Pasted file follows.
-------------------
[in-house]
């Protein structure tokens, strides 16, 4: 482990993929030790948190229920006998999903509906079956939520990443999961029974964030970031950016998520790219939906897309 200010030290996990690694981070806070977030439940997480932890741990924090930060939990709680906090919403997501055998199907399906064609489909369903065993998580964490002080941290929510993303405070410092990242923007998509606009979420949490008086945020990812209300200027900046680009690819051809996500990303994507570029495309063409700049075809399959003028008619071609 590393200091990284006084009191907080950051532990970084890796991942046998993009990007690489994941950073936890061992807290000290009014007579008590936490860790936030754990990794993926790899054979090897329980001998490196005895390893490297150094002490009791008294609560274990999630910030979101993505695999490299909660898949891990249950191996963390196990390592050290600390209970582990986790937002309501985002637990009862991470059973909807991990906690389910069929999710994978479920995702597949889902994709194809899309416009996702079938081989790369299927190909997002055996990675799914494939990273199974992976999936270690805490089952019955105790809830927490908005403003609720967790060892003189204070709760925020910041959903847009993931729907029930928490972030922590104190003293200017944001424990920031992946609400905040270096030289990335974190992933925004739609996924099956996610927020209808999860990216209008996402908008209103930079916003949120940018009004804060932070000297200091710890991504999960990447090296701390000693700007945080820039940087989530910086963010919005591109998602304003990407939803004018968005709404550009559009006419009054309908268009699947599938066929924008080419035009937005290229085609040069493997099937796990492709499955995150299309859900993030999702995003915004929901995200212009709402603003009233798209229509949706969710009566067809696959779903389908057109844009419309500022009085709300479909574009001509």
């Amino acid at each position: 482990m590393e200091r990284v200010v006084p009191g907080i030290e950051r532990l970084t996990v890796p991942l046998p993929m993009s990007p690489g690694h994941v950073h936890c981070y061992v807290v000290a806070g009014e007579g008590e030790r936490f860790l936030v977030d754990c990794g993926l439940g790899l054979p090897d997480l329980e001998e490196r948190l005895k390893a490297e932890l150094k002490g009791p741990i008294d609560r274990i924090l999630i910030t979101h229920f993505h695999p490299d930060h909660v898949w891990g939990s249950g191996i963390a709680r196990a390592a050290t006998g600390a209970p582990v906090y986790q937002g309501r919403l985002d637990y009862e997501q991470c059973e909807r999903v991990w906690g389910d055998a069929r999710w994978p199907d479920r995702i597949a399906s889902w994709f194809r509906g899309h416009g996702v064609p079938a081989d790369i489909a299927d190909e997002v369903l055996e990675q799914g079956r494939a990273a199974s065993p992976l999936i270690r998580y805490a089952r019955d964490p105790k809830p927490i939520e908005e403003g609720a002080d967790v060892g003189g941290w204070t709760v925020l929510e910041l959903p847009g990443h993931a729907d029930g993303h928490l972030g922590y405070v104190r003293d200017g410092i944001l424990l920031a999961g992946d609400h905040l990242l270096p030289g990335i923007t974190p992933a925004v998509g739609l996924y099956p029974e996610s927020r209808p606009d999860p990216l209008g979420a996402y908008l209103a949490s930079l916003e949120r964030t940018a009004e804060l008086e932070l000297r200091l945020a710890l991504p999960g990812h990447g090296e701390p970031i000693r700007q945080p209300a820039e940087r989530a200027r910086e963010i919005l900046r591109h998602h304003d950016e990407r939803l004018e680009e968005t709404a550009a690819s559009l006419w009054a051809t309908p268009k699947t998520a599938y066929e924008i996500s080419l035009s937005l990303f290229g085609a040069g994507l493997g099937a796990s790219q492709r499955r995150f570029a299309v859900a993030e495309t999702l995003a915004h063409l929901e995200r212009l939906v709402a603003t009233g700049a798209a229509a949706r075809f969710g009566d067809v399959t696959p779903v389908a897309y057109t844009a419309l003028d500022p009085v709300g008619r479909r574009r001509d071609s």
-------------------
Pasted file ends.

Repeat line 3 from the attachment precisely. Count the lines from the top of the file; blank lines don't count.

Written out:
């Amino acid at each position: 482990m590393e200091r990284v200010v006084p009191g907080i030290e950051r532990l970084t996990v890796p991942l046998p993929m993009s990007p690489g690694h994941v950073h936890c981070y061992v807290v000290a806070g009014e007579g008590e030790r936490f860790l936030v977030d754990c990794g993926l439940g790899l054979p090897d997480l329980e001998e490196r948190l005895k390893a490297e932890l150094k002490g009791p741990i008294d609560r274990i924090l999630i910030t979101h229920f993505h695999p490299d930060h909660v898949w891990g939990s249950g191996i963390a709680r196990a390592a050290t006998g600390a209970p582990v906090y986790q937002g309501r919403l985002d637990y009862e997501q991470c059973e909807r999903v991990w906690g389910d055998a069929r999710w994978p199907d479920r995702i597949a399906s889902w994709f194809r509906g899309h416009g996702v064609p079938a081989d790369i489909a299927d190909e997002v369903l055996e990675q799914g079956r494939a990273a199974s065993p992976l999936i270690r998580y805490a089952r019955d964490p105790k809830p927490i939520e908005e403003g609720a002080d967790v060892g003189g941290w204070t709760v925020l929510e910041l959903p847009g990443h993931a729907d029930g993303h928490l972030g922590y405070v104190r003293d200017g410092i944001l424990l920031a999961g992946d609400h905040l990242l270096p030289g990335i923007t974190p992933a925004v998509g739609l996924y099956p029974e996610s927020r209808p606009d999860p990216l209008g979420a996402y908008l209103a949490s930079l916003e949120r964030t940018a009004e804060l008086e932070l000297r200091l945020a710890l991504p999960g990812h990447g090296e701390p970031i000693r700007q945080p209300a820039e940087r989530a200027r910086e963010i919005l900046r591109h998602h304003d950016e990407r939803l004018e680009e968005t709404a550009a690819s559009l006419w009054a051809t309908p268009k699947t998520a599938y066929e924008i996500s080419l035009s937005l990303f290229g085609a040069g994507l493997g099937a796990s790219q492709r499955r995150f570029a299309v859900a993030e495309t999702l995003a915004h063409l929901e995200r212009l939906v709402a603003t009233g700049a798209a229509a949706r075809f969710g009566d067809v399959t696959p779903v389908a897309y057109t844009a419309l003028d500022p009085v709300g008619r479909r574009r001509d071609s």